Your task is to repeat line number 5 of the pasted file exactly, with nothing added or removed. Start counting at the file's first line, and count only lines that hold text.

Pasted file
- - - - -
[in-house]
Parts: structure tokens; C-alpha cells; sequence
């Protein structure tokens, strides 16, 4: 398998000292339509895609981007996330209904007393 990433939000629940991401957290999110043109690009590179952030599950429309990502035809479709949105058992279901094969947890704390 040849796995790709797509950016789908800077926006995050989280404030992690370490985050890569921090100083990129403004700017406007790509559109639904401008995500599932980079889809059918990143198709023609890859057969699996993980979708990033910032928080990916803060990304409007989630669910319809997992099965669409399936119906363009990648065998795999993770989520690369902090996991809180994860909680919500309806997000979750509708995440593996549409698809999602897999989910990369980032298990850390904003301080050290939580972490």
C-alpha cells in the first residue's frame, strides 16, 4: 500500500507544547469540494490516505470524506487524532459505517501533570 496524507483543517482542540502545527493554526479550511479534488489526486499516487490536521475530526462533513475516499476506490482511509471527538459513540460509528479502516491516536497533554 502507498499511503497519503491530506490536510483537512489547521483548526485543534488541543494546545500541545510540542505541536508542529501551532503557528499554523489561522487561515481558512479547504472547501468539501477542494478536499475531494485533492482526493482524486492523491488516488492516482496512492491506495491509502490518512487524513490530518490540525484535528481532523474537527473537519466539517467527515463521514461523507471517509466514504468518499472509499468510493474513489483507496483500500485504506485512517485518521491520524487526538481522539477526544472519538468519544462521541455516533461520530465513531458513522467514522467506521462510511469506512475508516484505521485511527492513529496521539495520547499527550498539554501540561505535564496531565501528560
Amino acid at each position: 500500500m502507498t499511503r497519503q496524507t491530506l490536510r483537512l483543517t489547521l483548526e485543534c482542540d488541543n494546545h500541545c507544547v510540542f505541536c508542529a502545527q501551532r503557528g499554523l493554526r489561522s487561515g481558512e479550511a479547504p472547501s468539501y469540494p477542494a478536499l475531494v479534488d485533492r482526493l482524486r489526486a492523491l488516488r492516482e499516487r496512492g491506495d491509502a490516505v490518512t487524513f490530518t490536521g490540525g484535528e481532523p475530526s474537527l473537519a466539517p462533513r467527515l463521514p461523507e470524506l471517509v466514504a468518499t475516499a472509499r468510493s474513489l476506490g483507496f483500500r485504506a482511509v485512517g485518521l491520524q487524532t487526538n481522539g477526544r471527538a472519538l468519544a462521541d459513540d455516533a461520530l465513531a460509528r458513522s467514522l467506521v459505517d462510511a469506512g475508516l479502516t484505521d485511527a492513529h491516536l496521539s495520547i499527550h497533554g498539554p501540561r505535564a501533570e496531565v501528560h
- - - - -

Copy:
Amino acid at each position: 500500500m502507498t499511503r497519503q496524507t491530506l490536510r483537512l483543517t489547521l483548526e485543534c482542540d488541543n494546545h500541545c507544547v510540542f505541536c508542529a502545527q501551532r503557528g499554523l493554526r489561522s487561515g481558512e479550511a479547504p472547501s468539501y469540494p477542494a478536499l475531494v479534488d485533492r482526493l482524486r489526486a492523491l488516488r492516482e499516487r496512492g491506495d491509502a490516505v490518512t487524513f490530518t490536521g490540525g484535528e481532523p475530526s474537527l473537519a466539517p462533513r467527515l463521514p461523507e470524506l471517509v466514504a468518499t475516499a472509499r468510493s474513489l476506490g483507496f483500500r485504506a482511509v485512517g485518521l491520524q487524532t487526538n481522539g477526544r471527538a472519538l468519544a462521541d459513540d455516533a461520530l465513531a460509528r458513522s467514522l467506521v459505517d462510511a469506512g475508516l479502516t484505521d485511527a492513529h491516536l496521539s495520547i499527550h497533554g498539554p501540561r505535564a501533570e496531565v501528560h